PR gene polymorphisms are screened by standard PCR amplification and restriction enzyme (RE) digestion. We screened the V660L polymorphism by PCR amplifying PR gene exon 4 by PCR oligonucleotide primers 5'-TTCTCTGTAGGTCGAAAATTTAAAA-3' and 5'-TATTATTACCTGGCAATGATTTAG-3' at an annealing temperature of 59°C and digesting with the BsrI RE. The allele for leucine destroys the BsrI RE site. Similarly, the +331 G/A SNP in the promoter region was screened by PCR amplification using oligonucleotide primers 5'-CACTACTGGGATCTGAGATC-3' and 5'-TTTATCTCCCGACTTTTTCTC-3' at an annealing temperature of 55°C and NlaIV RE digestion. The A allele destroys the NlaIV RE site. RE enzymes were purchased from New England Biolabs (NEB). To investigate the expression status of PR, we conducted real-time qRT-PCR analysis using PR primers amplifying the transcript portion common to both the PR-A and PR-B isoforms and specific to the PR-B isoform in the P4-exposed and baseline control cultures in samples 2,3 and 6. This analysis showed that both isoforms of PR were expressed in the responder and non-responders cell cultures without significant changes upon P4 exposure (Additional File 1).

Statistical analysis

The normalized expression data from twelve chips were analyzed jointly to detect genes and/or pathways regulated by P4. The signal intensities of the transcripts in the chips provide a quantitative measure of their relative abundance. To assess gene expression changes upon P4 exposure, for each transcript, we calculated signal log ratio (P4/control) in each of the six experimental pairs and plotted the average of the six signal log ratios on the y-axis against the average signal intensity in twelve chips on the x-axis (Figure 2). The signal log ratio is a measure of fold change in expression level for a transcript in the P4-exposed sample relative to its unexposed control. The change is expressed as the log2 ratio. A signal log ratio of 1 is the same as a 2-fold increase and signal log ratio of -1 is the same as a 2-fold decrease in signal intensity of a transcript. We assumed that signal intensity of a transcript that is not regulated by P4 would randomly fluctuate around a mean value on repeated measurements. Therefore the average signal log ratios of the six pairs would randomly distribute on the y-axis close to zero. We also assumed that signal intensities of transcripts expressed at similar levels would show similar levels of variations, as strongly suggested in Figure 2, on repeated measurements and therefore their average signal log ratios would also be comparable. However, if a transcript is regulated by P4, its average signal intensity would be displaced towards higher (up-regulation) or lower (down-regulation) mean values on the x-axis and its average signal log ratio would be dispersed further away from zero on the y-axis relative to the other transcripts of similar signal intensity, which are not regulated by P4. We refer to the transcripts with the most extreme average signal log-ratios (on y-axis) compared to those transcripts expressed at similar levels as outliers and evaluate them as candidates for regulation by P4.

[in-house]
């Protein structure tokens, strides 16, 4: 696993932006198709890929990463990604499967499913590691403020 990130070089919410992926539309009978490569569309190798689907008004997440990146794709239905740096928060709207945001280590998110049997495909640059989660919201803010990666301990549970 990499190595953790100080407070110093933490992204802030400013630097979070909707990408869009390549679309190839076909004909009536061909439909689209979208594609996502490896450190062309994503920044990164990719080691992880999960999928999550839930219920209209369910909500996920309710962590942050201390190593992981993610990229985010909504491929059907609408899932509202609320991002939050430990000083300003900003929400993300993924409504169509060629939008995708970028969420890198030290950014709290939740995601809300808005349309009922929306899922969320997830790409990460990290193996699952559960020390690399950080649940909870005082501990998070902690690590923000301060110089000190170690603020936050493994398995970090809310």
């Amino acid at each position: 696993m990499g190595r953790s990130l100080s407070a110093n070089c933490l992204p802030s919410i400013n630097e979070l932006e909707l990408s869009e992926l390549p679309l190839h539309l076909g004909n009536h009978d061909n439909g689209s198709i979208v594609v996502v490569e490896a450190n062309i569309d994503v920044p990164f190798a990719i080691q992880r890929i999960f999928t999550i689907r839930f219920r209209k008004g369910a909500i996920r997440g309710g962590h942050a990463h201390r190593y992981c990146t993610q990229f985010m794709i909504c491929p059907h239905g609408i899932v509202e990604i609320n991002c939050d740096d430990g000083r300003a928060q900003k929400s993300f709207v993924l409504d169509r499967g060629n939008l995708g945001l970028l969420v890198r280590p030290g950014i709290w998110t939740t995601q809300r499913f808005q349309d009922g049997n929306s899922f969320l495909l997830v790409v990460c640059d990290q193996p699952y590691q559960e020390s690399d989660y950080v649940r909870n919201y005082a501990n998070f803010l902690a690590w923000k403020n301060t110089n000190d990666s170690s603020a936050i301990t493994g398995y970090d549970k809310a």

Figure 2

Genome-wide view of fold-change in gene expression by P4 exposure. Average of raw signals in 12 microarrays (x-axis) are plotted against the average of log2-based fold-changes in expression in 6 microarray-pairs (y-axis) in the presence of 10-6 M P4 for five days. 224 transcripts were statistically determined to be outliers (shown by triangles). Eleven of the outliers encode cholesterol biosynthetic enzymes (shown by plus signs). No transcript showed more than 2-fold average change (i.e., no points are dispersed beyond y = 1 or y = -1).

Different approaches to identify the outlier transcripts are conceivable. For example, distribution of signal log ratios for all transcripts can be approximated by continuous curves that define significance boundaries [20]. Here, we first ranked the transcripts on the basis of their average signal intensities in all 12 chips and generated a group from every consecutive 500 transcripts. The grouping of transcripts with similar expression levels safeguarded against preferential selection of lowly expressed transcripts which showed greater variations in their signal log ratios. As expected, the signal log ratios of all transcripts distributed symmetrically around the x-axis (Figure 2). Then, starting with the most abundantly expressed transcripts, we found the transcripts whose average signal log ratios were most extreme within each group of 500 transcripts. We found the transcripts whose average signal log ratios were located more than 3 standard deviations (SD) away from the mean of the group and whose fold changes were located more than 2 interquartile regions (iqr) away from the first and third quartile of the group. We defined these transcripts as outliers. In a normal distribution, 99% of the data points fall within three SDs of the mean. Whereas the 2iqr limits around the median delimits moderate outliers in any distribution. These two measures of dispersion were jointly used to detect the outlier transcripts at a moderate stringency level even if the distribution of signal-log ratios may not be normal in a group.